I come from settler people, a typical Franco-Manitoban blend. My mother’s family have been in this place for a long time as far as we can tell, dating back to 1600s Quebec and Acadia, and before that, France. My father’s family, where my name comes from, has been here about four generations, a mixture of Swiss and French settlers. Like many, what I know of my family history is a mixture of records and oral information passed down. I know that it is likely my great-grandmother was born to an Indigenous mother, but somehow ended up being raised by a local French family; the reasons for this are, not surprisingly, lost to the ages. I doubt it is a happy story.
Over the last year, the organizations that I work with have been talking a great deal about reconciliation. What does it mean to non-Indigenous-led organizations? What is our role in providing services to Indigenous people? How can we try to support organizations and services that do not perpetuate colonization, while living in a society and system built by settlers and thus, colonizers?
One of the moments I remember my thoughts really starting to crystalize around was the first time I saw the words of the Treaty Relations Commission: “We are all treaty people.”
To me, this is the simplest, and yet most complex statement. Every treaty had two sides, two parties who were creating a binding relationship to be honoured by all of us, all our subsequent generations. We are all Treaty People.
This is not easy work. Talking about reconciliation and the history of colonization can mean making ourselves vulnerable, challenging our existence and paradigm, and accepting that as much as we want to do good work, our entire reality has been shaped by a history of doing harm to, and oppressing, other people.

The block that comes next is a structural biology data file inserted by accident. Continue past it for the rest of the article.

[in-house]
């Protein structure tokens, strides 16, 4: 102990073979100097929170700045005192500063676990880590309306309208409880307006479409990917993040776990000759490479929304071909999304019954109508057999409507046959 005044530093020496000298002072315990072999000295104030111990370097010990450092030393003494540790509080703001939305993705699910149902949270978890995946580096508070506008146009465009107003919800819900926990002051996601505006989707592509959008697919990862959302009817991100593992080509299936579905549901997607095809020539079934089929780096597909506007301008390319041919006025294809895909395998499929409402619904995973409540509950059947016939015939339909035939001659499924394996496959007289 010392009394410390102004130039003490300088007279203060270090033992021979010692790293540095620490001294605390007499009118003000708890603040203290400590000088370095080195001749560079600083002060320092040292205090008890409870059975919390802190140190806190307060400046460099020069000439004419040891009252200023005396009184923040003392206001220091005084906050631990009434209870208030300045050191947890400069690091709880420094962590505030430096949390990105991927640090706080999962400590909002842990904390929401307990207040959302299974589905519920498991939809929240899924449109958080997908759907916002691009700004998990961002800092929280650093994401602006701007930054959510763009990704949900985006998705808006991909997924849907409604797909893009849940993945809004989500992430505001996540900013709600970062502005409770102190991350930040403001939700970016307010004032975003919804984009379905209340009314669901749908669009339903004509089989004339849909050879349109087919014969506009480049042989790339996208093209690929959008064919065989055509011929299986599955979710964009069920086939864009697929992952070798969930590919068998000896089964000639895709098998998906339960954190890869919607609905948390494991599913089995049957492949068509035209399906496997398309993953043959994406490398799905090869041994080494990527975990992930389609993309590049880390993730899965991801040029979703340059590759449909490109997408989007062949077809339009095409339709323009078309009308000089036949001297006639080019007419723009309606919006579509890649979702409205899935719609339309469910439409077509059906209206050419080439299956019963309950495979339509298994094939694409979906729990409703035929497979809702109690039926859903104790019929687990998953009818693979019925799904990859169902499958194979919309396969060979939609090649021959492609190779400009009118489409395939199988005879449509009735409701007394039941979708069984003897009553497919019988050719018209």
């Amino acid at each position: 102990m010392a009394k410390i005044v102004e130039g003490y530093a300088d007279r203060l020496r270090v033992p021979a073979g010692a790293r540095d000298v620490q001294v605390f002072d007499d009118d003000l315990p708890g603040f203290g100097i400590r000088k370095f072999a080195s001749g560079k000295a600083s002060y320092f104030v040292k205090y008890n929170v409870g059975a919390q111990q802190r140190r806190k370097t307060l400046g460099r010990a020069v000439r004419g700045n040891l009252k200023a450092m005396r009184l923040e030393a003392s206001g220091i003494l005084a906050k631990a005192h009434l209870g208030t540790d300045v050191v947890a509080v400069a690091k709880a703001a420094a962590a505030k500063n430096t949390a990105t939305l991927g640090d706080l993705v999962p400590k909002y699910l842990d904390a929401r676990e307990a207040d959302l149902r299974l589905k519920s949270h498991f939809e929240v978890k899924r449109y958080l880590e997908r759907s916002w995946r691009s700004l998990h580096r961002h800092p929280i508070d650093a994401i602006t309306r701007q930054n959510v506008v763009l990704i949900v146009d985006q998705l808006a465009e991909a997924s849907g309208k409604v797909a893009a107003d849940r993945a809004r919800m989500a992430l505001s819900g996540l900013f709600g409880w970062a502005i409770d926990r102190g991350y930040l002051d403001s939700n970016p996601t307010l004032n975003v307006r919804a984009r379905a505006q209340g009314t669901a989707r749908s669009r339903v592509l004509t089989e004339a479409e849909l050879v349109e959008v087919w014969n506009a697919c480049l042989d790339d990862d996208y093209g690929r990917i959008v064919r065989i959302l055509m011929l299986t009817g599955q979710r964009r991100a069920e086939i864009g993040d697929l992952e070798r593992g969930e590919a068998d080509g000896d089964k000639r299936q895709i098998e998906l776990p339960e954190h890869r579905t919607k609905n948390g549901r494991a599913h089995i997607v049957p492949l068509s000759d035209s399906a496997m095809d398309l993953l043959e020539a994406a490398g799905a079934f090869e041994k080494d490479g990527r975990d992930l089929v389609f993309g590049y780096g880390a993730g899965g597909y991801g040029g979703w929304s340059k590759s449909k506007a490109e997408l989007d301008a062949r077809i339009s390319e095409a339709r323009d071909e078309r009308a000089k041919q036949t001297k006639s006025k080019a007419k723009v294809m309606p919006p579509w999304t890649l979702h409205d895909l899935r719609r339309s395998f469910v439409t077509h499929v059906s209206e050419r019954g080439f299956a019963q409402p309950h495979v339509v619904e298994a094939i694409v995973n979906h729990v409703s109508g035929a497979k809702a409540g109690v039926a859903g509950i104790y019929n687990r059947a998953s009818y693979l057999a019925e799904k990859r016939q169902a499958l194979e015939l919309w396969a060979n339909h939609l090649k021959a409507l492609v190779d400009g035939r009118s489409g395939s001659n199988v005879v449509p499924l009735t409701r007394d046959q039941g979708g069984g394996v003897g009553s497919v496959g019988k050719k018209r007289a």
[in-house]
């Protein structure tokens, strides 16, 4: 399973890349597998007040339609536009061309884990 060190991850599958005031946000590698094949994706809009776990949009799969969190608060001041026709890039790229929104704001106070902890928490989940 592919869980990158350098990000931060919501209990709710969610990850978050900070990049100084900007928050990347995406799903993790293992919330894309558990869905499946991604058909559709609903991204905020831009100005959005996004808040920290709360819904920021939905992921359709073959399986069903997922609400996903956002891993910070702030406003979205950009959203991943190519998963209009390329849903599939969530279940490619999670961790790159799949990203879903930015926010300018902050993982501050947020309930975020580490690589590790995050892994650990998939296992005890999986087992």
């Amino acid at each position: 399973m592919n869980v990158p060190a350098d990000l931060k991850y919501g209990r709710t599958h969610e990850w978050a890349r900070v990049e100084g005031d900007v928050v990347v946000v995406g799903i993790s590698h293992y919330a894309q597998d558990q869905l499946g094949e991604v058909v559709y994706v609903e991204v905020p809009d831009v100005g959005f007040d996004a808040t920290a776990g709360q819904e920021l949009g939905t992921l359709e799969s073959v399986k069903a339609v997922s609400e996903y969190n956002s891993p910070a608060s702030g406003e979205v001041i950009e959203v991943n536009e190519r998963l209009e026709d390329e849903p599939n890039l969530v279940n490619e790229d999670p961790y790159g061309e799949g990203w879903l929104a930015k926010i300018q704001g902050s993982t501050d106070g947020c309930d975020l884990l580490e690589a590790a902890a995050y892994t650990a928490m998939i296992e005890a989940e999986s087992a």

Over the last year, SERC and Klinic have had the great opportunity to work with Ka Ni Kanichihk and their Executive Director Leslie Spillett, to try to develop a better understanding of what our roles can be in reconciliation. Leslie has worked with SERC’s Policy and Advocacy Committee, and Klinic’s Social Justice Committee, to help develop our position statements on reconciliation. SERC’s position is now finalized and available here.
We have also had pointed discussions about what the action of reconciliation looks like for organizations like ours: papers are just words without actions. This leads me to the events of this last week; on April 26th SERC and Ka Ni Kanichihk came together to announce that we would be transferring administration of SERC’s White Wolf Speaking program fully to Ka Ni Kanichihk, an Indigenous-led organization. White Wolf Speaking is a program focused on supporting healthy sexuality in Indigenous communities.
Though SERC has always worked in close partnership with Indigenous organizations and staff to offer this program, the reality is that if we are going to really walk the walk as an organization, we have to challenge why Indigenous-focused programs would not be fully operated by Indigenous-led organizations. This is what we hope reconciliation can look like in action; there has to be a real shift in power, it has to be meaningful, and sometimes it will need to be uncomfortable and hard.
“Sit with the discomfort. That burn is what you should feel- you know it’s working if it’s burning.” (Margaret Bryant- panel member)